-I will close my remarks today with the beautiful words that have been inscribed on the magnificent 10' tall granite memorial to Max Clark located at the Temple B'nai Israel cemetery on 61st St. You have a copy of the inscription at your tables:
-When one looks at Max Clark's life, one can't help but come away with the overwhelming feeling that he was truly an extraordinary man and what a wonderful force for good he would have been had he returned to his beloved Galveston after WW II. His life was tragically cut short like countless others, on the Altar of History, for the cause of freedom. His sacrifice has insured freedom to generations of Americans who have been born since his death, 62 years ago.
The Navy Cross is presented to Max Clark, Major, U.S. Marine Corps (Reserve), for distinguished service in the line of his profession during the enemy attacks on the Navy Yard, Cavite, and the Naval Air Station at Sangley Point, Philippine Islands, between December 10th and 19th, 1941. With singular calmness and efficiency in the face of great personal danger, Major Clark organized and directed rescue and salvage groups, and by his prompt and energetic actions, and by working day and night, to the limit of human endurance, he rendered services of inestimable value during the hazardous task of salvaging vital war materials and explosives from that stricken and burning area. On Corregidor he did outstanding work in the defense of that sector. By his coolness and courage under fire, and his complete disregard for his own personal safety, he demonstrated superior qualities of leadership and a devotion to duty that was far above expectations. As a soldier and a leader, he was an inspiration to both officers and men alike. His courage, leadership and devotion to duty reflect the highest credit upon Major Clark and the United States Naval Service.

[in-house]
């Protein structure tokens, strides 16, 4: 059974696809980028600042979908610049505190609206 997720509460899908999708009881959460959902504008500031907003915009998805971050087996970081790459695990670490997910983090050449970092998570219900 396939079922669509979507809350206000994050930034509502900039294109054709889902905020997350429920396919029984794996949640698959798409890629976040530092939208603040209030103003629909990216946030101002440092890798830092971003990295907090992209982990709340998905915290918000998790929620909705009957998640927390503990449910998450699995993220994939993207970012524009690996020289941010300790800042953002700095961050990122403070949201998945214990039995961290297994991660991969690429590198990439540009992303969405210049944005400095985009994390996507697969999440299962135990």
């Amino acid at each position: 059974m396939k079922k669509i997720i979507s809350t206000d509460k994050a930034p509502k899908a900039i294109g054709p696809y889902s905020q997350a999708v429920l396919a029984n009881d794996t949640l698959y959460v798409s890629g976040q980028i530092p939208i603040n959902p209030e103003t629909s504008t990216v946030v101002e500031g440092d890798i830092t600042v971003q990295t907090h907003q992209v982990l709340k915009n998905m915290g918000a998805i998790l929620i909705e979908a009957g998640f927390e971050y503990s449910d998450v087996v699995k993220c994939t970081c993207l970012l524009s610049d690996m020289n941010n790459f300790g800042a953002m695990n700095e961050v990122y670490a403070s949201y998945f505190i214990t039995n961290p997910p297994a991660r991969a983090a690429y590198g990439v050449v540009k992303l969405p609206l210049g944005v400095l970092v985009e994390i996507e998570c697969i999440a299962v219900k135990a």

Colonel William Clement was the U.S. Marine commander during much of the Japanese siege of the Philippines. He described Max Clark in this way:
"Max Clark had been in 3 wars. During air raids Max would never seek shelter for himself but invariably looked around to see where his men were and then casually strolled over to sit with a buck private in his foxhole or with a machinegun crew in a pillbox. Often Max would look up as bombs were being released and say 'By George, they're dumping confetti on us.' Major Clark was a human dynamo and absolutely fearless."
CLUB OF GALVESTON
by Mike Guarino
JULY 9, 1897
I: SILVER STAR, PURPLE HEART,